Later that night, Mig tries to tell Uncle what she saw earlier. She describes the “human stars” that were “glittering and glowing.” Mig shouts about the princess, the king, and the queen, and she says shyly that she’d like to be a princess. Uncle laughs—Mig is too “ugly” and “dumb” to be a princess. He wishes he still had the hen and the tablecloth instead of her. When Mig says again she wants to wear a crown, Uncle laughs, puts the kettle on his head, and says he’s a king now because he wants to be. He dances and laughs for a while, and then asks Mig if she wants a clout to the ear for spewing nonsense. Mig doesn’t, but Uncle hits her anyway. He forbids her then from speaking of princesses and reminds Mig that nobody cares about what she wants.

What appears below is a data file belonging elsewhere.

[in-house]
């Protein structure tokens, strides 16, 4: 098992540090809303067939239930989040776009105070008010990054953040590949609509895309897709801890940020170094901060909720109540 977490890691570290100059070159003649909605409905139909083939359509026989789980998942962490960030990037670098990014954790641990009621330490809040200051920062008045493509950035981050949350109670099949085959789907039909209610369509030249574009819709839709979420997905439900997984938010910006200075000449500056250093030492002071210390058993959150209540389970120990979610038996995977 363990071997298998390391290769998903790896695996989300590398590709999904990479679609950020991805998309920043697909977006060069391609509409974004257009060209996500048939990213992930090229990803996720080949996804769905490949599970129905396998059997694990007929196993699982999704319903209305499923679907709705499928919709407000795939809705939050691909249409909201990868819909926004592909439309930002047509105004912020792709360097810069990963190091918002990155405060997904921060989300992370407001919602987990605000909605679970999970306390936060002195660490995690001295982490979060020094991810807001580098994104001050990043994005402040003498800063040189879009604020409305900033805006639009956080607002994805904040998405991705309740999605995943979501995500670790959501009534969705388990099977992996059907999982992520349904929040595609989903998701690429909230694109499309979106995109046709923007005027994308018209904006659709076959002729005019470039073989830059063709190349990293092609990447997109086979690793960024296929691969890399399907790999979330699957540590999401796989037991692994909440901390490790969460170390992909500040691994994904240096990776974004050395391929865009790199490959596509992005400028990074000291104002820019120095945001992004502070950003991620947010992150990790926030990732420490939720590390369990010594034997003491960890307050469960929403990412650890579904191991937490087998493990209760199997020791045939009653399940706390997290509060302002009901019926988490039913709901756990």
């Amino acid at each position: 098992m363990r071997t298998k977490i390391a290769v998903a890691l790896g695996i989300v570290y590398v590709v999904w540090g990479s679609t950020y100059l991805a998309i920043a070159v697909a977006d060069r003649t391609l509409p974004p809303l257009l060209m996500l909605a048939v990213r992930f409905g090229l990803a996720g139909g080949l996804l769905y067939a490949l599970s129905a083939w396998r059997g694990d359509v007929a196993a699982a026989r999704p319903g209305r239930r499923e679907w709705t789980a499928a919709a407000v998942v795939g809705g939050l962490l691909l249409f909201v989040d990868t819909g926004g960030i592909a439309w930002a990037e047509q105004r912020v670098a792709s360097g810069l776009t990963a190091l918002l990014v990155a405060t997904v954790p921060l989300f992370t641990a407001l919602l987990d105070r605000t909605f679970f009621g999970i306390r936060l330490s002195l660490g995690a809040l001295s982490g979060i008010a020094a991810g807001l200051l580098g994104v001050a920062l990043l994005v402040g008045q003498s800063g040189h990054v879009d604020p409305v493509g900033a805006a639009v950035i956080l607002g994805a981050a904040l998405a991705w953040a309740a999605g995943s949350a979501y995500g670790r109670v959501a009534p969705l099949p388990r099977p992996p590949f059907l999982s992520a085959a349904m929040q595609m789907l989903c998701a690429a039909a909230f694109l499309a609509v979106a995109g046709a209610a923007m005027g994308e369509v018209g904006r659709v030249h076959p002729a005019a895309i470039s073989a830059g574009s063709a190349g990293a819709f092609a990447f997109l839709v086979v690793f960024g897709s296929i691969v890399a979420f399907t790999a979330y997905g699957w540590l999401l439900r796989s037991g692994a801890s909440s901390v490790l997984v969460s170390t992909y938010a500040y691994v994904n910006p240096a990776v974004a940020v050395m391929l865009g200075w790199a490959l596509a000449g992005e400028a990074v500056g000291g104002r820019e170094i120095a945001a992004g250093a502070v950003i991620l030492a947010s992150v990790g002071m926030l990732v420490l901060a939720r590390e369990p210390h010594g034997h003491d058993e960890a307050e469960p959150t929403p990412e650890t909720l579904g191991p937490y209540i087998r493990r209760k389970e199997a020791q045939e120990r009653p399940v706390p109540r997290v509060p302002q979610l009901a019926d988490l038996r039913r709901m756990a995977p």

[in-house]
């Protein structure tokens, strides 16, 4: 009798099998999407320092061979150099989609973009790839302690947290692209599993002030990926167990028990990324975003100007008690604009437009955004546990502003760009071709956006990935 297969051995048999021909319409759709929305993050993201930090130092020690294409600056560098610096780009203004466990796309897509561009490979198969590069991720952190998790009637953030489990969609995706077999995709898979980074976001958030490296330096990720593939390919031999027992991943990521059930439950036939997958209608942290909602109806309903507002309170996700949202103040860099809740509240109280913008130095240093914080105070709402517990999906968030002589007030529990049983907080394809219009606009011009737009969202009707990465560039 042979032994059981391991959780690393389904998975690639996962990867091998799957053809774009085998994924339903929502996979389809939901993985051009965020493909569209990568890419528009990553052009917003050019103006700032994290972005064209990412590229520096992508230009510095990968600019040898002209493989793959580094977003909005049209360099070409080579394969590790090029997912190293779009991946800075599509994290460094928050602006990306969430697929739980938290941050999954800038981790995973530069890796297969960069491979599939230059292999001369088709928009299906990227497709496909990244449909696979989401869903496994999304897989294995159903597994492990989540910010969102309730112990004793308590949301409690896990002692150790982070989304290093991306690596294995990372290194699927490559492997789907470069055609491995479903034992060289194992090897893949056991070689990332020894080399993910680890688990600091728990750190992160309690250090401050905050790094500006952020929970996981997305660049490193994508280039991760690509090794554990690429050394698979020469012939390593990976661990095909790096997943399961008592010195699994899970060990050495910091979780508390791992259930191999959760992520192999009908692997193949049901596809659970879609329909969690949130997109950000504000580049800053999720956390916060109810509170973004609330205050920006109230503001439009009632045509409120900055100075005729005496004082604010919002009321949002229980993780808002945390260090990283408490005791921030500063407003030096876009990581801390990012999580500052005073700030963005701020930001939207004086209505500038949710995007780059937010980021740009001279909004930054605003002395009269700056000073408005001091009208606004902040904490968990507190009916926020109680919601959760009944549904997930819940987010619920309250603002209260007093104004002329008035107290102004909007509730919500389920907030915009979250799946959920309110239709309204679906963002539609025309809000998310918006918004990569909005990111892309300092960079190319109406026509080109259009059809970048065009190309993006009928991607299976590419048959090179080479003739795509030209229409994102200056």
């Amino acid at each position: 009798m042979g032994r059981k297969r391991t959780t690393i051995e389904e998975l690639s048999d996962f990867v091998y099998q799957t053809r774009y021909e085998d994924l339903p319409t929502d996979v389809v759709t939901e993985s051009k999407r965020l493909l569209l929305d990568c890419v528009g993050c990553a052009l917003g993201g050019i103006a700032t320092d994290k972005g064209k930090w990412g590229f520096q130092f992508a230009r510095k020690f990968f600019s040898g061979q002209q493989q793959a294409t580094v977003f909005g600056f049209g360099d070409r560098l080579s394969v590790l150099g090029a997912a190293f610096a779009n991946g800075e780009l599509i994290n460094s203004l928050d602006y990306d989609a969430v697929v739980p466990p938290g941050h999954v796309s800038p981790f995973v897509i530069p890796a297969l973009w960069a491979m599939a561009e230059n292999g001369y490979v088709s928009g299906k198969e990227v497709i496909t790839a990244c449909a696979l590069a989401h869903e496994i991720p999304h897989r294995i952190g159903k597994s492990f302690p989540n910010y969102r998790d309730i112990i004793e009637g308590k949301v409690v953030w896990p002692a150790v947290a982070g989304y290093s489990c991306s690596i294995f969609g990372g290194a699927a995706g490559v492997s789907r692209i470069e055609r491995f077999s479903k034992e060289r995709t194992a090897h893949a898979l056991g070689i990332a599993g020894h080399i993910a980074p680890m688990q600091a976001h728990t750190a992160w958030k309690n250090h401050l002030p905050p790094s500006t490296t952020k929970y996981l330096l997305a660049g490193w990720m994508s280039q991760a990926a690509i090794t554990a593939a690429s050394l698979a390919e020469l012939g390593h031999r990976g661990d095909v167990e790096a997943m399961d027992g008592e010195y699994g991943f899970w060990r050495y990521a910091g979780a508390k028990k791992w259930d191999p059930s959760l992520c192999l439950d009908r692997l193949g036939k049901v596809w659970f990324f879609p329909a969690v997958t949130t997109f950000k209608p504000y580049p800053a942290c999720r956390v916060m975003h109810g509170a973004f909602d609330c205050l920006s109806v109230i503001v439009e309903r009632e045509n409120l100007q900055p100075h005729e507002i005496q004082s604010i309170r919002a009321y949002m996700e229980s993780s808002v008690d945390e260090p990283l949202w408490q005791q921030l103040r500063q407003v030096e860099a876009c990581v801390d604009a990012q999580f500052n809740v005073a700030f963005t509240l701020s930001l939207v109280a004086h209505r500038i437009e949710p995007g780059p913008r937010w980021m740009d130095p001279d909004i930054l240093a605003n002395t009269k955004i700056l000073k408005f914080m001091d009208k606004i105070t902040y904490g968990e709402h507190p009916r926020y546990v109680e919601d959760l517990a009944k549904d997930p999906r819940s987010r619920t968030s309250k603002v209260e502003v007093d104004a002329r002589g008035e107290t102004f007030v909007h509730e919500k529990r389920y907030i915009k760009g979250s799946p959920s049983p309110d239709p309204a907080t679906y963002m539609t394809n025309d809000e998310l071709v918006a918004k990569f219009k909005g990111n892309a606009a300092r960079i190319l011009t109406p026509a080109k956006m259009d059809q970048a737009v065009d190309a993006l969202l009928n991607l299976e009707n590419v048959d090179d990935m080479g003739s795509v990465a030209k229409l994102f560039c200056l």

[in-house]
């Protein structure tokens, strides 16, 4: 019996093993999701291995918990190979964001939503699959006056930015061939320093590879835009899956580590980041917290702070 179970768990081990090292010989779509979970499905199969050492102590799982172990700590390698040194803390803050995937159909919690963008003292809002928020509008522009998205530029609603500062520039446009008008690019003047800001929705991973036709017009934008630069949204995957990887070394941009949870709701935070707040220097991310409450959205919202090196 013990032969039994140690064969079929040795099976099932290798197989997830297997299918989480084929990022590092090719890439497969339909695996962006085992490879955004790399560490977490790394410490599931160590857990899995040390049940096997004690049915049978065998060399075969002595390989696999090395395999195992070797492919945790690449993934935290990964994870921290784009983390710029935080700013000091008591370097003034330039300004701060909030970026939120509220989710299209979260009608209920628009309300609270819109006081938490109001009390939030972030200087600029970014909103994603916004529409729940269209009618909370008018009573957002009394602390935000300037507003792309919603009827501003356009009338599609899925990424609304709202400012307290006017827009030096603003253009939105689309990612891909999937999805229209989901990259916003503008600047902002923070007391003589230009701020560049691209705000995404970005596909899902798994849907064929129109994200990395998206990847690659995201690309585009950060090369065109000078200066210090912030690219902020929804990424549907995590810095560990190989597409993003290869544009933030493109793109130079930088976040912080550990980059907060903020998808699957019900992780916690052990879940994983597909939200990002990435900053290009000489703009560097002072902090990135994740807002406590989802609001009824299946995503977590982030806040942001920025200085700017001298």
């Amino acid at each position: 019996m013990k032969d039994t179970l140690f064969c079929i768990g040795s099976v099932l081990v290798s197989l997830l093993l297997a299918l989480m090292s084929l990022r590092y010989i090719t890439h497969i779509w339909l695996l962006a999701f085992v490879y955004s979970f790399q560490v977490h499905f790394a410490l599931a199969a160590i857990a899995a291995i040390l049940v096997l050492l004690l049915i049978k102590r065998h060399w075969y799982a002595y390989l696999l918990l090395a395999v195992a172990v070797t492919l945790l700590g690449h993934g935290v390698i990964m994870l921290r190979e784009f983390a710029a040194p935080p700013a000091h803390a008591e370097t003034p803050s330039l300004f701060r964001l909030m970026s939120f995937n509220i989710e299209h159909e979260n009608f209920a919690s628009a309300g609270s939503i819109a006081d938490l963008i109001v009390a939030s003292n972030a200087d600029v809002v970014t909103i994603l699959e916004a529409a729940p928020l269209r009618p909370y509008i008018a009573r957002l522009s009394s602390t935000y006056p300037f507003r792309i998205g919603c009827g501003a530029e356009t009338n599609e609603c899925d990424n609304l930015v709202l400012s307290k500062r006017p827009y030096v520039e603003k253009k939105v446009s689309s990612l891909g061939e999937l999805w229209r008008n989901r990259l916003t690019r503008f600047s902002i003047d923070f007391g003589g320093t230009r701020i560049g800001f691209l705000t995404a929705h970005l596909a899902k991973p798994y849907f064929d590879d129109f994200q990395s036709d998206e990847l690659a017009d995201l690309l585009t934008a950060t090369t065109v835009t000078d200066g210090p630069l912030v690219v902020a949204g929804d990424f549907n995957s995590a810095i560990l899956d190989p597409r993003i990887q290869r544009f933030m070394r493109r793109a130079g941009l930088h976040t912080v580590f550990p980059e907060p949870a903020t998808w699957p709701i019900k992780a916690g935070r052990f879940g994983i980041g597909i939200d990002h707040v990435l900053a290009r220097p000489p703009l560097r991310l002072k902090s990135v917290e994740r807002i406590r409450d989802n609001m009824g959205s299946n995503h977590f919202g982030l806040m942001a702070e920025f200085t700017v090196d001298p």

The language Mig uses to describe the royal family is telling. She doesn’t have the language to describe them in a more straightforward manner—in part, perhaps, because Uncle and her father haven’t taught her any language to describe good, beautiful things. All Uncle hears, in fact, is that Mig wants power—and he mocks her for this. Keeping her hopeless and making her feel small, after all, is how he maintains his power over her. Hitting her for bringing up the royal family casts hope and beauty as dangerous things for Mig; they put her physical safety at risk.